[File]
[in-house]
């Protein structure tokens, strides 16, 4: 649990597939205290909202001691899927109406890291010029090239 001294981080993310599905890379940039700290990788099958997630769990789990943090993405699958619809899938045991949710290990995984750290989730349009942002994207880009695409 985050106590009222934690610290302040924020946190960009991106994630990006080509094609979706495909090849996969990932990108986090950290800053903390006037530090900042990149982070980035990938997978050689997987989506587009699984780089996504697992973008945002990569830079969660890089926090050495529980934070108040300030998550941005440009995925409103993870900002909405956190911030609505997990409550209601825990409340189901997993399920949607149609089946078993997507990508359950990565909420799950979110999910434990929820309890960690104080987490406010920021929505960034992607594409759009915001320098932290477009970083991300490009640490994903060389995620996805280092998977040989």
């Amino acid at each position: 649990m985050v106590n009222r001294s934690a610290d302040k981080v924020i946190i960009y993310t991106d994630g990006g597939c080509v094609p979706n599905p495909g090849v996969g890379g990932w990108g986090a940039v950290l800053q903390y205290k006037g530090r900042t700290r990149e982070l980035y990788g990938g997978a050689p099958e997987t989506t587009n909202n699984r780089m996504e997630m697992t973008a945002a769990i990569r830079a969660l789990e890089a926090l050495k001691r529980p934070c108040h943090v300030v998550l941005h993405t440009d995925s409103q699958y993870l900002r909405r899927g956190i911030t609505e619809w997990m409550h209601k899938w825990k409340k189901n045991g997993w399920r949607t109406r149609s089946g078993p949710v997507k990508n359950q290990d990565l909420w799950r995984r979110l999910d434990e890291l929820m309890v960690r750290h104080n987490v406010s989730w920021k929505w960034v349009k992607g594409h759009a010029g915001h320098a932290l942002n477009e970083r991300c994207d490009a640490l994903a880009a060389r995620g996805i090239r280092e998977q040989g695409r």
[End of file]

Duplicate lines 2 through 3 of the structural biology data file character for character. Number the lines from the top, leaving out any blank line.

């Protein structure tokens, strides 16, 4: 649990597939205290909202001691899927109406890291010029090239 001294981080993310599905890379940039700290990788099958997630769990789990943090993405699958619809899938045991949710290990995984750290989730349009942002994207880009695409 985050106590009222934690610290302040924020946190960009991106994630990006080509094609979706495909090849996969990932990108986090950290800053903390006037530090900042990149982070980035990938997978050689997987989506587009699984780089996504697992973008945002990569830079969660890089926090050495529980934070108040300030998550941005440009995925409103993870900002909405956190911030609505997990409550209601825990409340189901997993399920949607149609089946078993997507990508359950990565909420799950979110999910434990929820309890960690104080987490406010920021929505960034992607594409759009915001320098932290477009970083991300490009640490994903060389995620996805280092998977040989």
């Amino acid at each position: 649990m985050v106590n009222r001294s934690a610290d302040k981080v924020i946190i960009y993310t991106d994630g990006g597939c080509v094609p979706n599905p495909g090849v996969g890379g990932w990108g986090a940039v950290l800053q903390y205290k006037g530090r900042t700290r990149e982070l980035y990788g990938g997978a050689p099958e997987t989506t587009n909202n699984r780089m996504e997630m697992t973008a945002a769990i990569r830079a969660l789990e890089a926090l050495k001691r529980p934070c108040h943090v300030v998550l941005h993405t440009d995925s409103q699958y993870l900002r909405r899927g956190i911030t609505e619809w997990m409550h209601k899938w825990k409340k189901n045991g997993w399920r949607t109406r149609s089946g078993p949710v997507k990508n359950q290990d990565l909420w799950r995984r979110l999910d434990e890291l929820m309890v960690r750290h104080n987490v406010s989730w920021k929505w960034v349009k992607g594409h759009a010029g915001h320098a932290l942002n477009e970083r991300c994207d490009a640490l994903a880009a060389r995620g996805i090239r280092e998977q040989g695409r």